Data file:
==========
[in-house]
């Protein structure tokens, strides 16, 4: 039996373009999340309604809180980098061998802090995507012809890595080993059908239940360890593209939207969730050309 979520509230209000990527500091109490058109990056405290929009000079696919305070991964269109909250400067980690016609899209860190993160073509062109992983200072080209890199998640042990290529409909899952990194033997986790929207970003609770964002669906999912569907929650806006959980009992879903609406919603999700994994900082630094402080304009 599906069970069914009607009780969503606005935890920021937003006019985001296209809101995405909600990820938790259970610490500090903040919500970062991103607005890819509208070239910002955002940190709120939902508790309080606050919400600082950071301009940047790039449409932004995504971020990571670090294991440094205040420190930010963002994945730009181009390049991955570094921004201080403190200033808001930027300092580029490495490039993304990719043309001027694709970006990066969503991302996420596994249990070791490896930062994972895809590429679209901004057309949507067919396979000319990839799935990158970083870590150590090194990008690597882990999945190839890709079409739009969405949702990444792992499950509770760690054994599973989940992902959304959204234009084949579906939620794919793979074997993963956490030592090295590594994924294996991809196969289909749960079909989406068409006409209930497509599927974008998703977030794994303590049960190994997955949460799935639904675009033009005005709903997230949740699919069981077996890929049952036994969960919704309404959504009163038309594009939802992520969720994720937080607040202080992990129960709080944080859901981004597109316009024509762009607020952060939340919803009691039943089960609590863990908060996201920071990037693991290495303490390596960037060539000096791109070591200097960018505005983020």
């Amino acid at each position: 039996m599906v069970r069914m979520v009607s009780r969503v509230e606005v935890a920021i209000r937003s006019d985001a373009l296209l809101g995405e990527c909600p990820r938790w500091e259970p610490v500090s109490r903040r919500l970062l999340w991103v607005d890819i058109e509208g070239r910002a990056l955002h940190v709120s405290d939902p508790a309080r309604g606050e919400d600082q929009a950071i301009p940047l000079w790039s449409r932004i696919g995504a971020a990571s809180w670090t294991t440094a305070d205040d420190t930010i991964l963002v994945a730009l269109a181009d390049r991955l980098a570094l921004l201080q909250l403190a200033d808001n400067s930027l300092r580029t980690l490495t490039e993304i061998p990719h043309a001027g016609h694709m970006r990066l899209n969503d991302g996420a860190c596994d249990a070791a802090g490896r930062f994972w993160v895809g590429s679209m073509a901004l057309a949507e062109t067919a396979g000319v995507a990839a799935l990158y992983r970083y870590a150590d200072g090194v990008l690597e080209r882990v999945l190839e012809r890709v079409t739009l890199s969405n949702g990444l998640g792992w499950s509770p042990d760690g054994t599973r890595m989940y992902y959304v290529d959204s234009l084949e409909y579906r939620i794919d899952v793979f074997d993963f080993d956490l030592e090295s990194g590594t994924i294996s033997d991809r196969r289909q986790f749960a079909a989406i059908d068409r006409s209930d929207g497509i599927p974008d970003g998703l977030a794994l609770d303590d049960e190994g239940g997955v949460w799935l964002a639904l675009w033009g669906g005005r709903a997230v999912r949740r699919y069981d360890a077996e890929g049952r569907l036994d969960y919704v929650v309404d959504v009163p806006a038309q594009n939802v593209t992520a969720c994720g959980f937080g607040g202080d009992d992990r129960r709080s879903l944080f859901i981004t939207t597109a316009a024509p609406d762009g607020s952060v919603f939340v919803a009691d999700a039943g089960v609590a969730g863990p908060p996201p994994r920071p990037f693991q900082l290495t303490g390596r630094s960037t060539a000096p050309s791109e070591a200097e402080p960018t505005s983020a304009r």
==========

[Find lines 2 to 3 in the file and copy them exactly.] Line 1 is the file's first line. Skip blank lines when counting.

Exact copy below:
């Protein structure tokens, strides 16, 4: 039996373009999340309604809180980098061998802090995507012809890595080993059908239940360890593209939207969730050309 979520509230209000990527500091109490058109990056405290929009000079696919305070991964269109909250400067980690016609899209860190993160073509062109992983200072080209890199998640042990290529409909899952990194033997986790929207970003609770964002669906999912569907929650806006959980009992879903609406919603999700994994900082630094402080304009 599906069970069914009607009780969503606005935890920021937003006019985001296209809101995405909600990820938790259970610490500090903040919500970062991103607005890819509208070239910002955002940190709120939902508790309080606050919400600082950071301009940047790039449409932004995504971020990571670090294991440094205040420190930010963002994945730009181009390049991955570094921004201080403190200033808001930027300092580029490495490039993304990719043309001027694709970006990066969503991302996420596994249990070791490896930062994972895809590429679209901004057309949507067919396979000319990839799935990158970083870590150590090194990008690597882990999945190839890709079409739009969405949702990444792992499950509770760690054994599973989940992902959304959204234009084949579906939620794919793979074997993963956490030592090295590594994924294996991809196969289909749960079909989406068409006409209930497509599927974008998703977030794994303590049960190994997955949460799935639904675009033009005005709903997230949740699919069981077996890929049952036994969960919704309404959504009163038309594009939802992520969720994720937080607040202080992990129960709080944080859901981004597109316009024509762009607020952060939340919803009691039943089960609590863990908060996201920071990037693991290495303490390596960037060539000096791109070591200097960018505005983020």
């Amino acid at each position: 039996m599906v069970r069914m979520v009607s009780r969503v509230e606005v935890a920021i209000r937003s006019d985001a373009l296209l809101g995405e990527c909600p990820r938790w500091e259970p610490v500090s109490r903040r919500l970062l999340w991103v607005d890819i058109e509208g070239r910002a990056l955002h940190v709120s405290d939902p508790a309080r309604g606050e919400d600082q929009a950071i301009p940047l000079w790039s449409r932004i696919g995504a971020a990571s809180w670090t294991t440094a305070d205040d420190t930010i991964l963002v994945a730009l269109a181009d390049r991955l980098a570094l921004l201080q909250l403190a200033d808001n400067s930027l300092r580029t980690l490495t490039e993304i061998p990719h043309a001027g016609h694709m970006r990066l899209n969503d991302g996420a860190c596994d249990a070791a802090g490896r930062f994972w993160v895809g590429s679209m073509a901004l057309a949507e062109t067919a396979g000319v995507a990839a799935l990158y992983r970083y870590a150590d200072g090194v990008l690597e080209r882990v999945l190839e012809r890709v079409t739009l890199s969405n949702g990444l998640g792992w499950s509770p042990d760690g054994t599973r890595m989940y992902y959304v290529d959204s234009l084949e409909y579906r939620i794919d899952v793979f074997d993963f080993d956490l030592e090295s990194g590594t994924i294996s033997d991809r196969r289909q986790f749960a079909a989406i059908d068409r006409s209930d929207g497509i599927p974008d970003g998703l977030a794994l609770d303590d049960e190994g239940g997955v949460w799935l964002a639904l675009w033009g669906g005005r709903a997230v999912r949740r699919y069981d360890a077996e890929g049952r569907l036994d969960y919704v929650v309404d959504v009163p806006a038309q594009n939802v593209t992520a969720c994720g959980f937080g607040g202080d009992d992990r129960r709080s879903l944080f859901i981004t939207t597109a316009a024509p609406d762009g607020s952060v919603f939340v919803a009691d999700a039943g089960v609590a969730g863990p908060p996201p994994r920071p990037f693991q900082l290495t303490g390596r630094s960037t060539a000096p050309s791109e070591a200097e402080p960018t505005s983020a304009r």